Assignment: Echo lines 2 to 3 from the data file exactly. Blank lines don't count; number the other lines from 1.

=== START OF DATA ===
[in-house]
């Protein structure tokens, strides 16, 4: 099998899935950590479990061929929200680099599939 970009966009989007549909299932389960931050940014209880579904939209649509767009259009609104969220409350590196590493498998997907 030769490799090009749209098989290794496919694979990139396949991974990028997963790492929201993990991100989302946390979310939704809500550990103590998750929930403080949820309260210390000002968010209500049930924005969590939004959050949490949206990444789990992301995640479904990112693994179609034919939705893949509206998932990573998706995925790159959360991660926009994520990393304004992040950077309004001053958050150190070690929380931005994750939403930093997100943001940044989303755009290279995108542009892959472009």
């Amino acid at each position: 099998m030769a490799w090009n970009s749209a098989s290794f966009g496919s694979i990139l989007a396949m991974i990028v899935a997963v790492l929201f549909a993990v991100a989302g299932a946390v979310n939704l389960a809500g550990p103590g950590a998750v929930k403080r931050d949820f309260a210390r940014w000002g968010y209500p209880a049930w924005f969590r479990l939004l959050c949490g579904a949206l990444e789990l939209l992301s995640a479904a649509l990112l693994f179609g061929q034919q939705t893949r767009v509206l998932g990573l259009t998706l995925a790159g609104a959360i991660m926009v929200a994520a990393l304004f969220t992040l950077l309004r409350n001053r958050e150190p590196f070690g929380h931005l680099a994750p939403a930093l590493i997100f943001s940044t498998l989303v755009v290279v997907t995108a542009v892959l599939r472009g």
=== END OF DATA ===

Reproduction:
């Protein structure tokens, strides 16, 4: 099998899935950590479990061929929200680099599939 970009966009989007549909299932389960931050940014209880579904939209649509767009259009609104969220409350590196590493498998997907 030769490799090009749209098989290794496919694979990139396949991974990028997963790492929201993990991100989302946390979310939704809500550990103590998750929930403080949820309260210390000002968010209500049930924005969590939004959050949490949206990444789990992301995640479904990112693994179609034919939705893949509206998932990573998706995925790159959360991660926009994520990393304004992040950077309004001053958050150190070690929380931005994750939403930093997100943001940044989303755009290279995108542009892959472009």
């Amino acid at each position: 099998m030769a490799w090009n970009s749209a098989s290794f966009g496919s694979i990139l989007a396949m991974i990028v899935a997963v790492l929201f549909a993990v991100a989302g299932a946390v979310n939704l389960a809500g550990p103590g950590a998750v929930k403080r931050d949820f309260a210390r940014w000002g968010y209500p209880a049930w924005f969590r479990l939004l959050c949490g579904a949206l990444e789990l939209l992301s995640a479904a649509l990112l693994f179609g061929q034919q939705t893949r767009v509206l998932g990573l259009t998706l995925a790159g609104a959360i991660m926009v929200a994520a990393l304004f969220t992040l950077l309004r409350n001053r958050e150190p590196f070690g929380h931005l680099a994750p939403a930093l590493i997100f943001s940044t498998l989303v755009v290279v997907t995108a542009v892959l599939r472009g």